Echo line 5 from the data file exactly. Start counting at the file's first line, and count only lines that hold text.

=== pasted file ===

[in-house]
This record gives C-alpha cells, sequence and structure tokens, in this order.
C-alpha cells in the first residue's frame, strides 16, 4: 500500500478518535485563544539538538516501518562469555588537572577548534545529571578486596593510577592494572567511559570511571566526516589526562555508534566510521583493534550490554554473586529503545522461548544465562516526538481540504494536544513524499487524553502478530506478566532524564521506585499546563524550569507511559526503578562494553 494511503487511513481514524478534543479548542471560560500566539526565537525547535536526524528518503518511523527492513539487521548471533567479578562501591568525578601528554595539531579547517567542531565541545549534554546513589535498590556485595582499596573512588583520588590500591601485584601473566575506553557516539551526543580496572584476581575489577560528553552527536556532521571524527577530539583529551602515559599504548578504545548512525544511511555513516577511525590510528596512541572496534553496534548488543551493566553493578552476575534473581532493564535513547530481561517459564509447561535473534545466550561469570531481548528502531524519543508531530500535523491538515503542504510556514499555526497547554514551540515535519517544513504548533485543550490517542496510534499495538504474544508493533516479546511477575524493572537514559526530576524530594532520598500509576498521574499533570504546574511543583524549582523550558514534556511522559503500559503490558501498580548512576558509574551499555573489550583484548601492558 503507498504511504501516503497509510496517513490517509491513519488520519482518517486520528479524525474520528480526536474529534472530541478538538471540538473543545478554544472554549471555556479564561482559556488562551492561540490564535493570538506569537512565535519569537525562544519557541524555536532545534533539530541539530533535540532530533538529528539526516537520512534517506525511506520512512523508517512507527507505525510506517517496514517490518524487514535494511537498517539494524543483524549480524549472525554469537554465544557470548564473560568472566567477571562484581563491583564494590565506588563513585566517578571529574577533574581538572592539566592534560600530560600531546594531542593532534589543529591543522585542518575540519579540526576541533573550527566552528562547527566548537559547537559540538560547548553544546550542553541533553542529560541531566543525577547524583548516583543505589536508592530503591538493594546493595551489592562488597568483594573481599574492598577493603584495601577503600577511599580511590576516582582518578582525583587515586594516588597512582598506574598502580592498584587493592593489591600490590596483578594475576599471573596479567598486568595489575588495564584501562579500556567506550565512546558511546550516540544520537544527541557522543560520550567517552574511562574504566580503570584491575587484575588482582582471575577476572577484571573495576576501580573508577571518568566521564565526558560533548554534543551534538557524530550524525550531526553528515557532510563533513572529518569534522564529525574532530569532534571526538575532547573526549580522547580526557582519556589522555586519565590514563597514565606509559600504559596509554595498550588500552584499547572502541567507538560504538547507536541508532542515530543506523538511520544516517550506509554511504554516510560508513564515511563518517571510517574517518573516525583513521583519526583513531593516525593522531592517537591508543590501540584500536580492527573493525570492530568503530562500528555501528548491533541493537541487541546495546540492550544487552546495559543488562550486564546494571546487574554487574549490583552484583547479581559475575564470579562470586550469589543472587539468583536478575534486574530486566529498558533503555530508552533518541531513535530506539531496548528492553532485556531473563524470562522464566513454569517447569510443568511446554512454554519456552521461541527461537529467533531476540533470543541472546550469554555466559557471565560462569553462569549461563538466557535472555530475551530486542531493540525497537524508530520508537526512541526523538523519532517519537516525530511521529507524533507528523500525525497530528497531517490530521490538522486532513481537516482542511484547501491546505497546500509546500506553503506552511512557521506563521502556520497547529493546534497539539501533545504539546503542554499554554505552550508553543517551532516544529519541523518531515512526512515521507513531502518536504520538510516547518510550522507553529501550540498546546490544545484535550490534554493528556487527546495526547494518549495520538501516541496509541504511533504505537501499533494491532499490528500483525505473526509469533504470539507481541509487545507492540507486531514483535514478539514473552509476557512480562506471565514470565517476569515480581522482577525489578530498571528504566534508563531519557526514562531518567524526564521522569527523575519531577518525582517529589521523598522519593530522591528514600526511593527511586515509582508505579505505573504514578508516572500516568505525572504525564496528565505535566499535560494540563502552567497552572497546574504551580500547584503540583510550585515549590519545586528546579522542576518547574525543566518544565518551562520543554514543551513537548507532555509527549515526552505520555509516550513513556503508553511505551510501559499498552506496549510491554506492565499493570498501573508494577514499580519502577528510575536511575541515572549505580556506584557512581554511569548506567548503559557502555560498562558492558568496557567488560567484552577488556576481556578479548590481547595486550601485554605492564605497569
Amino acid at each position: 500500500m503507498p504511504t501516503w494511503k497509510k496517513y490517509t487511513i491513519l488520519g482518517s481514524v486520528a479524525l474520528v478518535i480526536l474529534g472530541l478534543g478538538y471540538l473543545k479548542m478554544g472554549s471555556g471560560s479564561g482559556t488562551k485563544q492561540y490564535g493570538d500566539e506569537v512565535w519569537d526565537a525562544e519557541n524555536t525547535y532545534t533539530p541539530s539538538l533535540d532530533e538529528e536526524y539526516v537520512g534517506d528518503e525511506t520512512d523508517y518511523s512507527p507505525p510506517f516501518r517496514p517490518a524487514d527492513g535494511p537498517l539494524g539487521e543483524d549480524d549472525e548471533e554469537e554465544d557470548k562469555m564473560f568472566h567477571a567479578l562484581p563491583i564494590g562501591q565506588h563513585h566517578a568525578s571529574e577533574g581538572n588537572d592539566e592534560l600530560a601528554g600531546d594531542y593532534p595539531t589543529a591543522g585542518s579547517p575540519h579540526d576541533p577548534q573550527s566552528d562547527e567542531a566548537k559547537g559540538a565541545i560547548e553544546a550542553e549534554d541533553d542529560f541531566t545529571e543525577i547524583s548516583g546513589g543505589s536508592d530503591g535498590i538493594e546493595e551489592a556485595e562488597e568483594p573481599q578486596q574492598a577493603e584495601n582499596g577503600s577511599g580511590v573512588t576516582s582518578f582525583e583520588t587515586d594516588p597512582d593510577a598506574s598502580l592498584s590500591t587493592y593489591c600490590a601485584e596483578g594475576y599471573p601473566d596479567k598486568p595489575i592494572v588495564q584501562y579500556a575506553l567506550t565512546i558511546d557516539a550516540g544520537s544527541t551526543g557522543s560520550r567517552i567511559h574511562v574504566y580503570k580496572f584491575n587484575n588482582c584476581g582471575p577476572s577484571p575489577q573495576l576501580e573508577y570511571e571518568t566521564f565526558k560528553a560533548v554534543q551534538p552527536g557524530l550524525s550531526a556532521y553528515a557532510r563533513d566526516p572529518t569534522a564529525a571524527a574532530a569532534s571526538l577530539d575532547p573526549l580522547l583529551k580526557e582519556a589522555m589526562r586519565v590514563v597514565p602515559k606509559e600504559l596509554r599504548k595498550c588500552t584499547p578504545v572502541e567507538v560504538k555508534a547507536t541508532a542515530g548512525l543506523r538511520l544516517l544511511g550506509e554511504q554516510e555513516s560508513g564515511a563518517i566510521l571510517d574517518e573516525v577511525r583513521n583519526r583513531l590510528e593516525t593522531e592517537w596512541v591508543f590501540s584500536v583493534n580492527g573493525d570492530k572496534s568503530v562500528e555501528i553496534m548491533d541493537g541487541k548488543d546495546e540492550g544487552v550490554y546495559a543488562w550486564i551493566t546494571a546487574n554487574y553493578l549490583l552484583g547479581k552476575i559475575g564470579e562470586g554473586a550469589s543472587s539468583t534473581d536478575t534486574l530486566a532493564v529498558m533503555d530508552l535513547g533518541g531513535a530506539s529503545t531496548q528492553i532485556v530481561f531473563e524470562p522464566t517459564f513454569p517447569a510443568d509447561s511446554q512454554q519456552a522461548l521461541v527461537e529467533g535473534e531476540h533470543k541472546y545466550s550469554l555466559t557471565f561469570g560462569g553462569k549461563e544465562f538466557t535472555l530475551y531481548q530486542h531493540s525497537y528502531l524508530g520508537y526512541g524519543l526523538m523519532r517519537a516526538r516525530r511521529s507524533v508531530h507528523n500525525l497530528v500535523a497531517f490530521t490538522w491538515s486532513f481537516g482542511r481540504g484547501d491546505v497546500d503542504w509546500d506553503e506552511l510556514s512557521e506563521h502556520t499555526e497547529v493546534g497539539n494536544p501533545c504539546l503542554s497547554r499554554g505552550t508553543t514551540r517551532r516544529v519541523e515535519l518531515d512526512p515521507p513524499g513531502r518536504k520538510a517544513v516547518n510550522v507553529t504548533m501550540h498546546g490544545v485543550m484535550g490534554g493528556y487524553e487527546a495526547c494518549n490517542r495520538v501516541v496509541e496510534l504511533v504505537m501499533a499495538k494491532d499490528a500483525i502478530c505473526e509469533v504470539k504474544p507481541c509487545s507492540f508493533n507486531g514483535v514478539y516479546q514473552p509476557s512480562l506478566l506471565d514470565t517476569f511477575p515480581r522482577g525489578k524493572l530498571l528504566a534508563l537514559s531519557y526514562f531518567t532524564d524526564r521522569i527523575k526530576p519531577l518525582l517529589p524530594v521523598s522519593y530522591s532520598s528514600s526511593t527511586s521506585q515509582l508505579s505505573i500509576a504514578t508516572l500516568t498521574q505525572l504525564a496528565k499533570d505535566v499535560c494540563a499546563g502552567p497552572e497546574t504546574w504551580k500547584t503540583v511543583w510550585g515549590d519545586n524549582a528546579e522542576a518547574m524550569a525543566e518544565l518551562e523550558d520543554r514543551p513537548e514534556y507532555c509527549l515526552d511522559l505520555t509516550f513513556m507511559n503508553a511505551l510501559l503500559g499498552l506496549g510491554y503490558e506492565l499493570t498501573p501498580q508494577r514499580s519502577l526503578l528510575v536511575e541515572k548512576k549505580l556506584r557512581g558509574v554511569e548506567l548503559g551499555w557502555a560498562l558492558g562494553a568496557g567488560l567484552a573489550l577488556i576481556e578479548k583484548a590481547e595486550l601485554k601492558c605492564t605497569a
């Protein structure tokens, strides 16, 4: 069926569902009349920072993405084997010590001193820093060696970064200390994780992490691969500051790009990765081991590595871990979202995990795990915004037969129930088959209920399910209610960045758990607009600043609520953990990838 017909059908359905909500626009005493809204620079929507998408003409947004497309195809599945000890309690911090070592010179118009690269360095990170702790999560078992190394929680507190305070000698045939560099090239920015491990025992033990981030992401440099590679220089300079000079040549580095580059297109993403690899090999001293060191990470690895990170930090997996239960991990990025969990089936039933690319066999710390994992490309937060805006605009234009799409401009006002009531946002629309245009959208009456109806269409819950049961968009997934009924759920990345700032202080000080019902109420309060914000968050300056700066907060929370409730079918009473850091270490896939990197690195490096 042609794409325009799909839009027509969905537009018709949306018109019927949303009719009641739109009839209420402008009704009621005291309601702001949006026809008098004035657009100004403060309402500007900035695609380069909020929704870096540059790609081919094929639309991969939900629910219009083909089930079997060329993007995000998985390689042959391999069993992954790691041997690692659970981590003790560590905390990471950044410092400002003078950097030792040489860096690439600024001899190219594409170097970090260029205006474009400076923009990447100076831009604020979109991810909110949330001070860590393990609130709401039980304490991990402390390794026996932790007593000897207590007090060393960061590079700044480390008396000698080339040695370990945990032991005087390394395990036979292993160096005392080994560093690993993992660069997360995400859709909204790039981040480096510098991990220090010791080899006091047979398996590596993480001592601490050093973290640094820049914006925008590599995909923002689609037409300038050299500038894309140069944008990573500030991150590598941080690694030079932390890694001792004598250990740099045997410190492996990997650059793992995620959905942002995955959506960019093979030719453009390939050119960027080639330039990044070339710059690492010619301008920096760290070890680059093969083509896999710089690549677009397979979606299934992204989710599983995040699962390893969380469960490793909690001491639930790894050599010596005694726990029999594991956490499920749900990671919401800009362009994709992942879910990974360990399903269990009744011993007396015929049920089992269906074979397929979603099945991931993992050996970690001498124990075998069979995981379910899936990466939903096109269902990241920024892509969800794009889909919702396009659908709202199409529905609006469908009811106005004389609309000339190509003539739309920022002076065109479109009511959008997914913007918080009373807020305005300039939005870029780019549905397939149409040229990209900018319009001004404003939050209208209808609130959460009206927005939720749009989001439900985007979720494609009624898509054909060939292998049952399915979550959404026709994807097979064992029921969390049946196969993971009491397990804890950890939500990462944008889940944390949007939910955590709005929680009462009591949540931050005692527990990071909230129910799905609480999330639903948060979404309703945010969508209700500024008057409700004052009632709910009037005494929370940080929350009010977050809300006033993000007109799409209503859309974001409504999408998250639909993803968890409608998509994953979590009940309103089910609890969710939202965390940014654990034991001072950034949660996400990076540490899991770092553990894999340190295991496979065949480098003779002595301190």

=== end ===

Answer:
């Protein structure tokens, strides 16, 4: 069926569902009349920072993405084997010590001193820093060696970064200390994780992490691969500051790009990765081991590595871990979202995990795990915004037969129930088959209920399910209610960045758990607009600043609520953990990838 017909059908359905909500626009005493809204620079929507998408003409947004497309195809599945000890309690911090070592010179118009690269360095990170702790999560078992190394929680507190305070000698045939560099090239920015491990025992033990981030992401440099590679220089300079000079040549580095580059297109993403690899090999001293060191990470690895990170930090997996239960991990990025969990089936039933690319066999710390994992490309937060805006605009234009799409401009006002009531946002629309245009959208009456109806269409819950049961968009997934009924759920990345700032202080000080019902109420309060914000968050300056700066907060929370409730079918009473850091270490896939990197690195490096 042609794409325009799909839009027509969905537009018709949306018109019927949303009719009641739109009839209420402008009704009621005291309601702001949006026809008098004035657009100004403060309402500007900035695609380069909020929704870096540059790609081919094929639309991969939900629910219009083909089930079997060329993007995000998985390689042959391999069993992954790691041997690692659970981590003790560590905390990471950044410092400002003078950097030792040489860096690439600024001899190219594409170097970090260029205006474009400076923009990447100076831009604020979109991810909110949330001070860590393990609130709401039980304490991990402390390794026996932790007593000897207590007090060393960061590079700044480390008396000698080339040695370990945990032991005087390394395990036979292993160096005392080994560093690993993992660069997360995400859709909204790039981040480096510098991990220090010791080899006091047979398996590596993480001592601490050093973290640094820049914006925008590599995909923002689609037409300038050299500038894309140069944008990573500030991150590598941080690694030079932390890694001792004598250990740099045997410190492996990997650059793992995620959905942002995955959506960019093979030719453009390939050119960027080639330039990044070339710059690492010619301008920096760290070890680059093969083509896999710089690549677009397979979606299934992204989710599983995040699962390893969380469960490793909690001491639930790894050599010596005694726990029999594991956490499920749900990671919401800009362009994709992942879910990974360990399903269990009744011993007396015929049920089992269906074979397929979603099945991931993992050996970690001498124990075998069979995981379910899936990466939903096109269902990241920024892509969800794009889909919702396009659908709202199409529905609006469908009811106005004389609309000339190509003539739309920022002076065109479109009511959008997914913007918080009373807020305005300039939005870029780019549905397939149409040229990209900018319009001004404003939050209208209808609130959460009206927005939720749009989001439900985007979720494609009624898509054909060939292998049952399915979550959404026709994807097979064992029921969390049946196969993971009491397990804890950890939500990462944008889940944390949007939910955590709005929680009462009591949540931050005692527990990071909230129910799905609480999330639903948060979404309703945010969508209700500024008057409700004052009632709910009037005494929370940080929350009010977050809300006033993000007109799409209503859309974001409504999408998250639909993803968890409608998509994953979590009940309103089910609890969710939202965390940014654990034991001072950034949660996400990076540490899991770092553990894999340190295991496979065949480098003779002595301190």